Hiroyuki Takaya vs. Takeshi Inoue
Hiroyuki Takaya overwhelmed Takeshi Inoue who put on a bizarre performance in his shot at the Dream featherweight title fight.
The champion actually walked into the fight as an underdog, so with something to prove Takaya came out looking to show why he was the one holding the belt going into the night. Takaya stalked forward and put together good combinations, while Inoue sat back and countered with a stiff jab but just a lot of movement and backing away.
As the fight wore on, Takaya started tagging Inoue with a regular rhythm, popping his head backwards with stiff punches. With each round ticking away, Inoue just wasn’t doing anything to show life in his stand-up and was eventually given a yellow card for his lack in willingness to engage in any kind of fight.
All of the judges gave Takaya the nod and he successfully defends his Dream featherweight belt. A deserving contender waiting in the wings could be former lightweight fighter Tatsuya Kawajiri, who won earlier in the night.
Antonio Banuelos vs. Bibiano Fernandes
Bibiano Fernandes was at Dream on New Year’s Eve to make a statement to the bantamweight division, and he certainly did that with a first round beatdown of former WEC and UFC fighter Antonio Banuelos.
A brief exchange between the fighters ended with Banuelos backing up and falling down, tripping over his own feet. No matter how he got to the ground, Fernandes was happy to take advantage.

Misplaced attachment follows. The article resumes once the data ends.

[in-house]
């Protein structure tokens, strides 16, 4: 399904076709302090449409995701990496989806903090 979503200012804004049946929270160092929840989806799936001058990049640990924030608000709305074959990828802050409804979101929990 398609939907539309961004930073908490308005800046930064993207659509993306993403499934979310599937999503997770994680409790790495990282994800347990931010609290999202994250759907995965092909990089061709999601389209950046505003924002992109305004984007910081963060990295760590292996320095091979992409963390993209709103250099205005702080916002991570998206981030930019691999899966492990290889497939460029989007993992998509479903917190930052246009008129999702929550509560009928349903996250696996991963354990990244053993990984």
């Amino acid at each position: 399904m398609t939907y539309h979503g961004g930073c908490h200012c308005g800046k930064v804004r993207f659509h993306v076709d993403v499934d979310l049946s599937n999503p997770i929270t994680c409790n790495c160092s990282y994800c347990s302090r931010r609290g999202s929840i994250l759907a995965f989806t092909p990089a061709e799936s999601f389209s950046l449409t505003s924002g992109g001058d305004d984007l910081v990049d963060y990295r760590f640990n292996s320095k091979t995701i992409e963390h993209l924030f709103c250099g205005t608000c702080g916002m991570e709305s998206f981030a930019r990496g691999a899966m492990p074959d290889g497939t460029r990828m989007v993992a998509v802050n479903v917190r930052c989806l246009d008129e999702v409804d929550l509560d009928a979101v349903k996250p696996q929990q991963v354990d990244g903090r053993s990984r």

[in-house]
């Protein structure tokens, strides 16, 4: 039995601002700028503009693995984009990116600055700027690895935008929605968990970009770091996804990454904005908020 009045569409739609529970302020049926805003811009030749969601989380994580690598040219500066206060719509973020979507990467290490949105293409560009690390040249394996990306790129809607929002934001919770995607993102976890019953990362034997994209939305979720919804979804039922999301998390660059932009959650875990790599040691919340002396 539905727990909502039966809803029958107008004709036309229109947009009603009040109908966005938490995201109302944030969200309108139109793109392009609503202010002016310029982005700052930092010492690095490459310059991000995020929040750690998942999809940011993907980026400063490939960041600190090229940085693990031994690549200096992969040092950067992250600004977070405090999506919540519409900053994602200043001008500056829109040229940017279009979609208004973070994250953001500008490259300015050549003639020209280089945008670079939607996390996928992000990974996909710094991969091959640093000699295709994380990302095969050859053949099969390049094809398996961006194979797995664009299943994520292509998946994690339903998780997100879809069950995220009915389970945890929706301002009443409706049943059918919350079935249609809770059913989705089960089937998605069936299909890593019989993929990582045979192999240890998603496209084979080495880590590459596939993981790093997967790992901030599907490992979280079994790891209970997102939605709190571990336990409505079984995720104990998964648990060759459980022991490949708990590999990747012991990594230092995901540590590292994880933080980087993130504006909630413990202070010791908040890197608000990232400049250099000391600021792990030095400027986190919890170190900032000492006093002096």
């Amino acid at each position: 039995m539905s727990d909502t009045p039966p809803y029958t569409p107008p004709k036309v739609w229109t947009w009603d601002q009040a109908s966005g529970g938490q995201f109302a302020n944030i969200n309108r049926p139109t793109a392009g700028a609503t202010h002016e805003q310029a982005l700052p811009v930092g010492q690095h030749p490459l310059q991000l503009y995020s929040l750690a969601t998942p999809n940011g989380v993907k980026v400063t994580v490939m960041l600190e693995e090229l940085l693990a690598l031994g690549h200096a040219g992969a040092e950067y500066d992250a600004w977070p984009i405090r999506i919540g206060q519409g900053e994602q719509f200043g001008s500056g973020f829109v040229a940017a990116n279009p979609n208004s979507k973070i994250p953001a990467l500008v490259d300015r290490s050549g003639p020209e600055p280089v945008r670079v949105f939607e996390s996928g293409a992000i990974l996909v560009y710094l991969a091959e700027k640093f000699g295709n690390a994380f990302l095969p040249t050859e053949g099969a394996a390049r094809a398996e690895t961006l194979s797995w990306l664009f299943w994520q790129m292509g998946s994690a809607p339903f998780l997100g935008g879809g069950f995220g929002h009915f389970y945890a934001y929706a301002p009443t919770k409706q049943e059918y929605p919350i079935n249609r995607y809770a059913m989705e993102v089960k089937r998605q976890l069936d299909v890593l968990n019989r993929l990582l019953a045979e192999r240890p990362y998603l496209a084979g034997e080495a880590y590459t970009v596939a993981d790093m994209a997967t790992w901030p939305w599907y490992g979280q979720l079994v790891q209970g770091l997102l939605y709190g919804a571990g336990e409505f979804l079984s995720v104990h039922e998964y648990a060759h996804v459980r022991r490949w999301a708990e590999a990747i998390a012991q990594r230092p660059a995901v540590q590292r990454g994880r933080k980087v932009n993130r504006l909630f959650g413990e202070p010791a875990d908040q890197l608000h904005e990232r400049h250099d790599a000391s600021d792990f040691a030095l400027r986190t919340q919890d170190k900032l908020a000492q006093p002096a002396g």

The Brazilian unloaded a flurry of shots on the ground, and Banuelos was soon turtled up, trying to avoid damage. Fernandes wasn’t slowing down, continuing the assault until the referee came in to stop the fight.
Fernandes was the first ever Dream featherweight champion, and he can now add being the first ever Dream bantamweight champion to his list of accolades. It probably won’t be long until the UFC comes calling for Fernandes’ services if he wants to bring his talents to the United States.
Megumi Fujii vs. Karla Benitez
Megumi Fujii make short work of Karla Benitez in the first ever women’s fight in Dream history.
Fujii swooped in early and got the fight to the ground and after a brief scramble, snatched an armbar. As she extended her hips, it was just a matter of time before Benitez tapped or watched her arm get snapped.
She decided to avoid the Antonio Rodrigo Nogueira fate, and tapped giving Fujii the win.
Tatsuya Kawajiri vs. Kazuyuki Miyata
As he breathes new life into his career, former top ranked lightweight turned featherweight Tatsuya Kawajiri dominated and then submitted Kazuyuki Miyata.
It wasn’t long ago that Kawajiri was a top ten lightweight, but now that he’s dropped to 145lbs, he’s been an even bigger force. After disposing of Joachim Hansen in September, he returned for New Year’s Eve and looked just as impressive.